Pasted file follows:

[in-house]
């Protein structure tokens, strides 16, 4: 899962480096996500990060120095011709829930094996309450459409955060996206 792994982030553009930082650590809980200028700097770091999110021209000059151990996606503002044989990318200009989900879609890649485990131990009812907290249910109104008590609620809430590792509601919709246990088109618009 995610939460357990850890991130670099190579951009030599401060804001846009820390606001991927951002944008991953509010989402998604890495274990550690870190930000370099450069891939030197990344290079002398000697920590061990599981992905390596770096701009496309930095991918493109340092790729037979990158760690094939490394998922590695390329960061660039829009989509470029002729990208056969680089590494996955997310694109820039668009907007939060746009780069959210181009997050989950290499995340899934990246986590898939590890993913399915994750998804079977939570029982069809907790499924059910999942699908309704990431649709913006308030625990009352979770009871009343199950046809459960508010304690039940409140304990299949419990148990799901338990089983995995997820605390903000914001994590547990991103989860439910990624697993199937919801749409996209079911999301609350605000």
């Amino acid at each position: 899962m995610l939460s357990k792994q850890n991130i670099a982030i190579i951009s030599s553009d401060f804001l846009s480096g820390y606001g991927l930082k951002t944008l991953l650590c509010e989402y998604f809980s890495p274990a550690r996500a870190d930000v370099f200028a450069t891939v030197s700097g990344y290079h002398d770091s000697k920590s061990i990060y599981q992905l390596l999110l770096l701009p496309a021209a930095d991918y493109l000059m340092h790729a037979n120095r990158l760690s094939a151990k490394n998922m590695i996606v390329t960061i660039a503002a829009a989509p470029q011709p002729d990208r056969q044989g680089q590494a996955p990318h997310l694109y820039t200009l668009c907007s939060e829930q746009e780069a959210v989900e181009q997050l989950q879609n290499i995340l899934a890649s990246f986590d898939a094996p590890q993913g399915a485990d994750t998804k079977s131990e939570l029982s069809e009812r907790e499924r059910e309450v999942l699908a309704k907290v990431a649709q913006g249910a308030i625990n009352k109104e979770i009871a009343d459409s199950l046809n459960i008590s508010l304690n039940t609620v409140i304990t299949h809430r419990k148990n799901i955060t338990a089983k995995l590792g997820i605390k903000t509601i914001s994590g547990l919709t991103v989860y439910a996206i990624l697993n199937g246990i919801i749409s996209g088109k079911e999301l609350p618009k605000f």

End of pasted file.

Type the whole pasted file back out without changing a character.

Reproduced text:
[in-house]
């Protein structure tokens, strides 16, 4: 899962480096996500990060120095011709829930094996309450459409955060996206 792994982030553009930082650590809980200028700097770091999110021209000059151990996606503002044989990318200009989900879609890649485990131990009812907290249910109104008590609620809430590792509601919709246990088109618009 995610939460357990850890991130670099190579951009030599401060804001846009820390606001991927951002944008991953509010989402998604890495274990550690870190930000370099450069891939030197990344290079002398000697920590061990599981992905390596770096701009496309930095991918493109340092790729037979990158760690094939490394998922590695390329960061660039829009989509470029002729990208056969680089590494996955997310694109820039668009907007939060746009780069959210181009997050989950290499995340899934990246986590898939590890993913399915994750998804079977939570029982069809907790499924059910999942699908309704990431649709913006308030625990009352979770009871009343199950046809459960508010304690039940409140304990299949419990148990799901338990089983995995997820605390903000914001994590547990991103989860439910990624697993199937919801749409996209079911999301609350605000």
């Amino acid at each position: 899962m995610l939460s357990k792994q850890n991130i670099a982030i190579i951009s030599s553009d401060f804001l846009s480096g820390y606001g991927l930082k951002t944008l991953l650590c509010e989402y998604f809980s890495p274990a550690r996500a870190d930000v370099f200028a450069t891939v030197s700097g990344y290079h002398d770091s000697k920590s061990i990060y599981q992905l390596l999110l770096l701009p496309a021209a930095d991918y493109l000059m340092h790729a037979n120095r990158l760690s094939a151990k490394n998922m590695i996606v390329t960061i660039a503002a829009a989509p470029q011709p002729d990208r056969q044989g680089q590494a996955p990318h997310l694109y820039t200009l668009c907007s939060e829930q746009e780069a959210v989900e181009q997050l989950q879609n290499i995340l899934a890649s990246f986590d898939a094996p590890q993913g399915a485990d994750t998804k079977s131990e939570l029982s069809e009812r907790e499924r059910e309450v999942l699908a309704k907290v990431a649709q913006g249910a308030i625990n009352k109104e979770i009871a009343d459409s199950l046809n459960i008590s508010l304690n039940t609620v409140i304990t299949h809430r419990k148990n799901i955060t338990a089983k995995l590792g997820i605390k903000t509601i914001s994590g547990l919709t991103v989860y439910a996206i990624l697993n199937g246990i919801i749409s996209g088109k079911e999301l609350p618009k605000f």